Friday, January 11, 2013

whistling language

On the island of La Gomera, one of the smallest of the Canary Islands, a whistling language that expanded with the influx of Spaniards, is enjoying a revival. Silbo Gomero is even compulsory in schools.
[T]he most likely theory is that the whistle came with the settlers from Africa, where there are records of other whistled languages....
By the 1970s and 80s, there were only a few whistlers remaining, but at the end of the 90s there was renewed interest in silbo, in part due to an initiative to make it a compulsory subject at primary school.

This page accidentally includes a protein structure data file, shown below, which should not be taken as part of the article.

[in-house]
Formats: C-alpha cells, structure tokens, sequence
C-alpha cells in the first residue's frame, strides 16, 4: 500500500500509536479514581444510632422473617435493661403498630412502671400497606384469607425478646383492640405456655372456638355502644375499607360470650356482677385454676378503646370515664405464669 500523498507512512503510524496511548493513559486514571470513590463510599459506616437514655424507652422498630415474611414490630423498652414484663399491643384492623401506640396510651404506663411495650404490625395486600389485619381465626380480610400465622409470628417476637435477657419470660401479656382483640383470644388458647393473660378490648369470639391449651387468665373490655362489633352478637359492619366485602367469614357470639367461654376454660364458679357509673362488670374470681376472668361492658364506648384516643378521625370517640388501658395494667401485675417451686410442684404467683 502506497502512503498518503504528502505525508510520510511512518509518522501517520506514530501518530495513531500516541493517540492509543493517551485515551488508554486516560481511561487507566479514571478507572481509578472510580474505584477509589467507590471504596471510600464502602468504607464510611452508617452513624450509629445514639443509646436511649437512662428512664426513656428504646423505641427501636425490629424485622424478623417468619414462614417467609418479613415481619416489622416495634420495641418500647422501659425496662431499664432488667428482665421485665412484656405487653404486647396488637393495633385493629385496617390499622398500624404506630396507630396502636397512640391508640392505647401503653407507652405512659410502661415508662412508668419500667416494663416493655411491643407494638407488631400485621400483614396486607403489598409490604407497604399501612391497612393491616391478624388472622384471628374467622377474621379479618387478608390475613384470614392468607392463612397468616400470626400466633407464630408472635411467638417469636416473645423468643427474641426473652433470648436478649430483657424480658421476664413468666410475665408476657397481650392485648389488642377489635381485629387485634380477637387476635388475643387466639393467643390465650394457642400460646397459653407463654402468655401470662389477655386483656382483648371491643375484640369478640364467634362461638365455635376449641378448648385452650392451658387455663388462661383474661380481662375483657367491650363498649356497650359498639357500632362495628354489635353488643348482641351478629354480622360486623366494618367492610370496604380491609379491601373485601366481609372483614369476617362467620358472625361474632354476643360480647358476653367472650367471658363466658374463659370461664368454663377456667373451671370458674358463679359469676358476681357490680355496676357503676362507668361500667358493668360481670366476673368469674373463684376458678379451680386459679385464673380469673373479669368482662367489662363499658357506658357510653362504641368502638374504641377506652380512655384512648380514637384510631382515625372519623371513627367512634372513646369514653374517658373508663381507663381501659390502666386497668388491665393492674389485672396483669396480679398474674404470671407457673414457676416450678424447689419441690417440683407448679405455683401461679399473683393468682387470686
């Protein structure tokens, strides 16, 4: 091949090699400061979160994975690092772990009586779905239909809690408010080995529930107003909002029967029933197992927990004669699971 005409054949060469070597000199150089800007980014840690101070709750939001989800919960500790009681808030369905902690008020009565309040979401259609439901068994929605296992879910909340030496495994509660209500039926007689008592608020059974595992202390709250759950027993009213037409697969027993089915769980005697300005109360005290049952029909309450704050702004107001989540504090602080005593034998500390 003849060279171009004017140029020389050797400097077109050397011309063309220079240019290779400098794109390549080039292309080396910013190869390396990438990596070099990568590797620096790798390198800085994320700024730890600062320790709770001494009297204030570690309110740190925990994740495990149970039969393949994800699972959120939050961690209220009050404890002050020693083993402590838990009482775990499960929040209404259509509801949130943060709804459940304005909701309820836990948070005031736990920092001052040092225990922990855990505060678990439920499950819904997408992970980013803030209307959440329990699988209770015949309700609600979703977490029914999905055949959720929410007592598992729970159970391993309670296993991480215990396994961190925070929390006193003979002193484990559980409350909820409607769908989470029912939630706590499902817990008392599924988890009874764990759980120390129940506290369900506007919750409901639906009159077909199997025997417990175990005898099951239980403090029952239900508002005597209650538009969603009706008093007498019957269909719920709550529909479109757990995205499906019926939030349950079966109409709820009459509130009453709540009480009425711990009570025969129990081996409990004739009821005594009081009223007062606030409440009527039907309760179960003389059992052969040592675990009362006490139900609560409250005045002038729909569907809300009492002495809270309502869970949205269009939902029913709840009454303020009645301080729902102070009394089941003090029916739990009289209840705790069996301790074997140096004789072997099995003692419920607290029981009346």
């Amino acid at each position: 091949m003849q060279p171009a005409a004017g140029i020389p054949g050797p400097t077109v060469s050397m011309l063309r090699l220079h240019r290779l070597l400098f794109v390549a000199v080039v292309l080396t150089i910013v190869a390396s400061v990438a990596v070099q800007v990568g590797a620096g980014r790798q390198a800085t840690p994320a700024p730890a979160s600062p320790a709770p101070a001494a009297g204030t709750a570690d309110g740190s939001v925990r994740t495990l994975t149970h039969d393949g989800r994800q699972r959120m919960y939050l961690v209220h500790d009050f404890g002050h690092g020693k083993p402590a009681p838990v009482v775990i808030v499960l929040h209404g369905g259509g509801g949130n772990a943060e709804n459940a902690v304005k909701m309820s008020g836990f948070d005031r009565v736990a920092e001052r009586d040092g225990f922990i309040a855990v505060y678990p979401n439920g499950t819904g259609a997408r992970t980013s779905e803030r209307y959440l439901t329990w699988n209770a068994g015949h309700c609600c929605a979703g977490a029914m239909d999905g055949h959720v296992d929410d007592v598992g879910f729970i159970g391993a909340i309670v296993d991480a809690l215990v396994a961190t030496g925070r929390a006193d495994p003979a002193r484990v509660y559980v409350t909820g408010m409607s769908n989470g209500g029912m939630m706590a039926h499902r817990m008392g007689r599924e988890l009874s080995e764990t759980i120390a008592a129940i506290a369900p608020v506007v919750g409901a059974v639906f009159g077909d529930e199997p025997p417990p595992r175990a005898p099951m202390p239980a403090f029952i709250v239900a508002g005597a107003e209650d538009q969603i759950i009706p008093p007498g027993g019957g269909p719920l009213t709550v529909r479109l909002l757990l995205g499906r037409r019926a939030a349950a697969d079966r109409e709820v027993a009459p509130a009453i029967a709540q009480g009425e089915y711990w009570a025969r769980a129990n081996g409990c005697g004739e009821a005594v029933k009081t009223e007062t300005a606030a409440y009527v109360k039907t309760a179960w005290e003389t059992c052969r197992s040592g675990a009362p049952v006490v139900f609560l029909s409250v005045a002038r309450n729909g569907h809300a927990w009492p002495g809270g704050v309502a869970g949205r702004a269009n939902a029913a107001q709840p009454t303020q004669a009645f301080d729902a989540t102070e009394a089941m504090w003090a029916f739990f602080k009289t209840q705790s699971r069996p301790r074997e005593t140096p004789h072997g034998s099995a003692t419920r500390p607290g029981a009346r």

The language is reviled by many islanders because it seems to relate to a 'peasant' past they would rather forget. But it brings in the tourists ... and obviously got my attention.

I love finding out things I knew absolutely nothing about.

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